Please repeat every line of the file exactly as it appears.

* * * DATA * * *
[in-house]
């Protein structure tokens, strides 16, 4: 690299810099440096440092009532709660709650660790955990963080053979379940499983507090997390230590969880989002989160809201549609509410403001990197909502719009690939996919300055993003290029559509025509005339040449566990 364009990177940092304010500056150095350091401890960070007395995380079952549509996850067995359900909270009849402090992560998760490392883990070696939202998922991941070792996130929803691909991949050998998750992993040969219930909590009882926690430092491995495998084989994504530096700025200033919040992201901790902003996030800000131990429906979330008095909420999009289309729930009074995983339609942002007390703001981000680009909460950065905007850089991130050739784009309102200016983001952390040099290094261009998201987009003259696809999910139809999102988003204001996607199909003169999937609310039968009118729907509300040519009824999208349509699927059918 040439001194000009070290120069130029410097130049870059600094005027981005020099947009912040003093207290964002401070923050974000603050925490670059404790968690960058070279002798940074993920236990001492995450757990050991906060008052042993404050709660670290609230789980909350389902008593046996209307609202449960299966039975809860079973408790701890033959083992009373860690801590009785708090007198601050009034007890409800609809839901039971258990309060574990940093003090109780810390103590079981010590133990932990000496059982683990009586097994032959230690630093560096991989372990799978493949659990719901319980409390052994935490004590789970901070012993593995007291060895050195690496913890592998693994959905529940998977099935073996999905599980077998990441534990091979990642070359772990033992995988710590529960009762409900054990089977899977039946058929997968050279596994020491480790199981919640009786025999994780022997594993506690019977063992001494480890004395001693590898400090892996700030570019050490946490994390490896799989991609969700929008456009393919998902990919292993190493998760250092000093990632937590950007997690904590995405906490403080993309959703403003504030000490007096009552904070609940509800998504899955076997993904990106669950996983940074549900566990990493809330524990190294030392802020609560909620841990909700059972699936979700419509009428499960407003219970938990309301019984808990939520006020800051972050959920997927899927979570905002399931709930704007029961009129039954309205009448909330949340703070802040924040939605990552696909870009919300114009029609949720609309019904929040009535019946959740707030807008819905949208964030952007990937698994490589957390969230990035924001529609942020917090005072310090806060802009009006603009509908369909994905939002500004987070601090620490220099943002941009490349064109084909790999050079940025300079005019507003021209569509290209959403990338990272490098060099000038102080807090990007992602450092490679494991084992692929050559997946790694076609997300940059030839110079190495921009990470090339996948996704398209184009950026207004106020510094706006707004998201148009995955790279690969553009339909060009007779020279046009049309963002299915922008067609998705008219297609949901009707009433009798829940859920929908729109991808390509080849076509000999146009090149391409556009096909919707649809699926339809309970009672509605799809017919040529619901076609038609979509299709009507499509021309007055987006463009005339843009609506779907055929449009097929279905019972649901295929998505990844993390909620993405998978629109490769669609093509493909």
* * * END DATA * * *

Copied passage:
[in-house]
């Protein structure tokens, strides 16, 4: 690299810099440096440092009532709660709650660790955990963080053979379940499983507090997390230590969880989002989160809201549609509410403001990197909502719009690939996919300055993003290029559509025509005339040449566990 364009990177940092304010500056150095350091401890960070007395995380079952549509996850067995359900909270009849402090992560998760490392883990070696939202998922991941070792996130929803691909991949050998998750992993040969219930909590009882926690430092491995495998084989994504530096700025200033919040992201901790902003996030800000131990429906979330008095909420999009289309729930009074995983339609942002007390703001981000680009909460950065905007850089991130050739784009309102200016983001952390040099290094261009998201987009003259696809999910139809999102988003204001996607199909003169999937609310039968009118729907509300040519009824999208349509699927059918 040439001194000009070290120069130029410097130049870059600094005027981005020099947009912040003093207290964002401070923050974000603050925490670059404790968690960058070279002798940074993920236990001492995450757990050991906060008052042993404050709660670290609230789980909350389902008593046996209307609202449960299966039975809860079973408790701890033959083992009373860690801590009785708090007198601050009034007890409800609809839901039971258990309060574990940093003090109780810390103590079981010590133990932990000496059982683990009586097994032959230690630093560096991989372990799978493949659990719901319980409390052994935490004590789970901070012993593995007291060895050195690496913890592998693994959905529940998977099935073996999905599980077998990441534990091979990642070359772990033992995988710590529960009762409900054990089977899977039946058929997968050279596994020491480790199981919640009786025999994780022997594993506690019977063992001494480890004395001693590898400090892996700030570019050490946490994390490896799989991609969700929008456009393919998902990919292993190493998760250092000093990632937590950007997690904590995405906490403080993309959703403003504030000490007096009552904070609940509800998504899955076997993904990106669950996983940074549900566990990493809330524990190294030392802020609560909620841990909700059972699936979700419509009428499960407003219970938990309301019984808990939520006020800051972050959920997927899927979570905002399931709930704007029961009129039954309205009448909330949340703070802040924040939605990552696909870009919300114009029609949720609309019904929040009535019946959740707030807008819905949208964030952007990937698994490589957390969230990035924001529609942020917090005072310090806060802009009006603009509908369909994905939002500004987070601090620490220099943002941009490349064109084909790999050079940025300079005019507003021209569509290209959403990338990272490098060099000038102080807090990007992602450092490679494991084992692929050559997946790694076609997300940059030839110079190495921009990470090339996948996704398209184009950026207004106020510094706006707004998201148009995955790279690969553009339909060009007779020279046009049309963002299915922008067609998705008219297609949901009707009433009798829940859920929908729109991808390509080849076509000999146009090149391409556009096909919707649809699926339809309970009672509605799809017919040529619901076609038609979509299709009507499509021309007055987006463009005339843009609506779907055929449009097929279905019972649901295929998505990844993390909620993405998978629109490769669609093509493909």